Award-winning actor George Clooney exemplifies effortless cool no matter which character he plays. From the doe-eyed Doug Ross in E.R., to the smooth Danny Ocean in Ocean’s Eleven, to the suave Ryan Bingham from Up in the Air—Clooney looks cool doing it all. 😎
What's his secret?Sprezzatura.
What is sprezzatura?
Sprezzatura is a beautiful Italian word originating from The Book of the Courtier by Italian diplomat, Baldassare Castiglione. He wrote,
“Practice in everything a certain nonchalance that shall conceal design and show that what is done and said is done without effort and almost without thought.”
Oxford Languages defines sprezzatura as "studied carelessness, especially as a characteristic quality or style of art or literature."
With sprezzatura, your presentation will flow so smoothly, and be so direct and natural that it seems almost improvised like it was meant to always go this way.
Yet, even though sprezzatura appears so natural and easygoing, it does take a bit of work to achieve this effortless style. Here are two tips to keep in mind as you achieve sprezzatura.
Two keys to sprezzatura
Preparation and relentless practice Clooney has said, “I’m as prepared as anybody you’ll meet, or anybody I’ve worked with. Doesn’t mean I’m as good, I’m just prepared. I can show you storyboards this thick, with every single shot and every single scene. Every frame. Literally every shot.”
Prepare your presentations in advance and practice, practice, practice! Create a script and run through what you’d like to say and how you’d like to present it. This way your message is heard and comes through genuinely.
Inject humor Clooney has always valued a sense of humor and casualness in his style. Find ways to naturally bring humor and spontaneity into your presentation to keep your audience engaged.
Ultimately, sprezzatura is an example of the magic of continued improvement. A little bit really does go a long way.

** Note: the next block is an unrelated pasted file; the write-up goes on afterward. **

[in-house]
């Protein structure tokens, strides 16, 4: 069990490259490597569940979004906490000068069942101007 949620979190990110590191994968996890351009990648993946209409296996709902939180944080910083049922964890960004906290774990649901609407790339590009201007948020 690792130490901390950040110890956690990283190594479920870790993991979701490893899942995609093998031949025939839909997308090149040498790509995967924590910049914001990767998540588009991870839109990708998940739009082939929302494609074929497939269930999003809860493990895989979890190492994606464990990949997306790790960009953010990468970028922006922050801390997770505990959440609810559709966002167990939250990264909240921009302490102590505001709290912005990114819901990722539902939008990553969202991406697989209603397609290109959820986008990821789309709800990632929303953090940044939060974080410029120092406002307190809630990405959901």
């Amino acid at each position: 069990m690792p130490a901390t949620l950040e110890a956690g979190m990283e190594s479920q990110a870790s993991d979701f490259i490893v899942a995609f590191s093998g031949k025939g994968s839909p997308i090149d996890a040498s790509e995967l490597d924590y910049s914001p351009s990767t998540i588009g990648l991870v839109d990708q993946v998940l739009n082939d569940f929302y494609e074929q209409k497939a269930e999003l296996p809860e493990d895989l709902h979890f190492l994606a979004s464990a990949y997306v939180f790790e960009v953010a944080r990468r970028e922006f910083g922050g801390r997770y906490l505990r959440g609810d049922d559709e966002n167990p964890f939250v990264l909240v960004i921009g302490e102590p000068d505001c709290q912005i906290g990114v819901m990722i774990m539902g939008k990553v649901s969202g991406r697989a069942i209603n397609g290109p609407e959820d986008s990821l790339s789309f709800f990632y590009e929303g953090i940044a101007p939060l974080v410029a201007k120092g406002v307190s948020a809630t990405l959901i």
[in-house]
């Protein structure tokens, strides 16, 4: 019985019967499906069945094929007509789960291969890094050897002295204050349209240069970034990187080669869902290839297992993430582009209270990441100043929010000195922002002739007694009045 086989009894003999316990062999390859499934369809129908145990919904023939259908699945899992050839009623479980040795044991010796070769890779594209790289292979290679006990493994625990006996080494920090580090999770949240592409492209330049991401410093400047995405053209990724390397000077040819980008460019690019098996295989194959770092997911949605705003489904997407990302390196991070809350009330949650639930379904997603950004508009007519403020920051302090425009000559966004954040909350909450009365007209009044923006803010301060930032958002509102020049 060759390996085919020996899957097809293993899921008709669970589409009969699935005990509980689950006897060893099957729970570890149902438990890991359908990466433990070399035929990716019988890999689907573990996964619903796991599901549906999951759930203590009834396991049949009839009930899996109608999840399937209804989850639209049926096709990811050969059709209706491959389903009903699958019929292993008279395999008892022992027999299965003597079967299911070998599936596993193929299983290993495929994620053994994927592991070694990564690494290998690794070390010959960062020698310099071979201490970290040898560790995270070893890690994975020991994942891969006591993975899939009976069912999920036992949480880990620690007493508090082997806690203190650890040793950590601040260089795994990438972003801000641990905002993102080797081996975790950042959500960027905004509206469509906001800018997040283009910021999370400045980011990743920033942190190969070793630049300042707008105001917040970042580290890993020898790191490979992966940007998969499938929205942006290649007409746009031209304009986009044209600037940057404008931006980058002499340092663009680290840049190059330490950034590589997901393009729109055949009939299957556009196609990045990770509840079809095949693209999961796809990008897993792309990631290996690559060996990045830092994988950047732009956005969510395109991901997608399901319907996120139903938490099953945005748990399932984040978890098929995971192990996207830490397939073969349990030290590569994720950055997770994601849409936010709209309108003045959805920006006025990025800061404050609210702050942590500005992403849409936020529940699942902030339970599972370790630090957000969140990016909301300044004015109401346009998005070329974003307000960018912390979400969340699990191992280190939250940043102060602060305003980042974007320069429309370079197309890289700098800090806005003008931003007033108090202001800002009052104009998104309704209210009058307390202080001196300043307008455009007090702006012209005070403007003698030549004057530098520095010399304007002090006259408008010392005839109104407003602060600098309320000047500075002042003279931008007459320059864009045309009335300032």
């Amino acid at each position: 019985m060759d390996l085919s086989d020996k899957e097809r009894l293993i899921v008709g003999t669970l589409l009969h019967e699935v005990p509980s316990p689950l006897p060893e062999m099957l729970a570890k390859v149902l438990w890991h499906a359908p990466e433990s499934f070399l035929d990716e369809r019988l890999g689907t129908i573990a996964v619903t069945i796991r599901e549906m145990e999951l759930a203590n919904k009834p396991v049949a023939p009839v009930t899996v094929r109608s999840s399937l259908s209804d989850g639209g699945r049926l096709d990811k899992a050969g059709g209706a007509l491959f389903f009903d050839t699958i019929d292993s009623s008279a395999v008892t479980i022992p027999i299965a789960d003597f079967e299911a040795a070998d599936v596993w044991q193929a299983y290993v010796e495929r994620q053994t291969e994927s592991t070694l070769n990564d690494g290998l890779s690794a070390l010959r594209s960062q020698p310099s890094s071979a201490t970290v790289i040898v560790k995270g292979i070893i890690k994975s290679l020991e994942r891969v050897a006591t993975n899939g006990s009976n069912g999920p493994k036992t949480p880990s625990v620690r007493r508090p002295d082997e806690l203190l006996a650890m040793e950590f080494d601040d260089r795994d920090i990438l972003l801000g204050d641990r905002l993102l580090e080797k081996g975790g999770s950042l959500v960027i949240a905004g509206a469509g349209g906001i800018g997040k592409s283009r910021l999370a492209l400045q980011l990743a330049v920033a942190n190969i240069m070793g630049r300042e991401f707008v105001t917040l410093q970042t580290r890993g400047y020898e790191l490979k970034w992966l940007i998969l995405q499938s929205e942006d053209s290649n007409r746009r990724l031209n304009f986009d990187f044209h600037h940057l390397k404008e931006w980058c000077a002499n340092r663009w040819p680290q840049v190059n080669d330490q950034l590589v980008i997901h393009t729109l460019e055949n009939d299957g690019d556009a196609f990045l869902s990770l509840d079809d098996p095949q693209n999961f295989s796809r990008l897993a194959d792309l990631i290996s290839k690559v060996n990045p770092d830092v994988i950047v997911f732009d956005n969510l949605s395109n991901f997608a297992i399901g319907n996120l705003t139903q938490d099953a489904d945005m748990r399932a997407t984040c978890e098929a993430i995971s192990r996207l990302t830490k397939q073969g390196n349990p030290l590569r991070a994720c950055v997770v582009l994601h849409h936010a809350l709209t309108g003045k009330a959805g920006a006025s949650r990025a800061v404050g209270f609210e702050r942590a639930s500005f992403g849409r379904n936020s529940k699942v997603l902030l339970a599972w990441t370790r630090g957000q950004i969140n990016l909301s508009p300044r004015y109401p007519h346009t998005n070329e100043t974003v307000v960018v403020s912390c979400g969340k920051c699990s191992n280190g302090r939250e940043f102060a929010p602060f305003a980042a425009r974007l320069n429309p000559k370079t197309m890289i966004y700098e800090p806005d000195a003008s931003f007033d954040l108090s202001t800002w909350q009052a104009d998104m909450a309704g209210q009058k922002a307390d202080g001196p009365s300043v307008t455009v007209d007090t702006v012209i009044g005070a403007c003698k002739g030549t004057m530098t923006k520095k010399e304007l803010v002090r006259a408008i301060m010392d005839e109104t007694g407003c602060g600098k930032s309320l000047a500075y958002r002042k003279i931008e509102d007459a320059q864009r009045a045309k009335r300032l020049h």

Overcoming your fear of public speaking
“People’s number one fear is public speaking. Number two is death.” –Jerry Seinfeld, American actor and comedian
Most of us, even the most confident leaders at the top, get nervous about public speaking. Well, it turns out that public-speaking anxiety is in our DNA.
As we’ve evolved, this ancient fear is now rooted in a part of the brain called the amygdala, which helps us process and experience emotions. So, at our core, we view public speaking as an attack and our body registers the audience as a predator. That’s why so many of us experience physical responses while speaking in front of people, like shortness of breath, redness, excessive sweating, and shaking.
Thankfully, there are some techniques you can use to ground yourself and overcome your glossophobia—fear of public speaking. Here are five tips to help you reduce presentation anxiety.
Turn your focus to the audience Remember, the presentation is not about you. Be attentive to the needs of your audience and how your presentation will help them. Studies have shown that an increase in generosity can also lead to a decrease in amygdala activity.
Breathe Breathing brings attention to the body and to the now. Get centered with this breathing exercise: Breathe in deep through your nose, breathe out slowly through your mouth. Repeat five times.
Visualize speaking with a friend Chat with a friend and take note of the body language you use and bring those actions into your next presentation. Mimicking the body language and behavior of a comfortable situation can help reduce stress.
Embrace silence Not every second needs to be filled with talking, so get comfortable with those “awkward silences.” Take those moments to collect your thoughts while maintaining eye contact with your audience. This tells your audience you are confident with the content you presented and gives you time to breathe.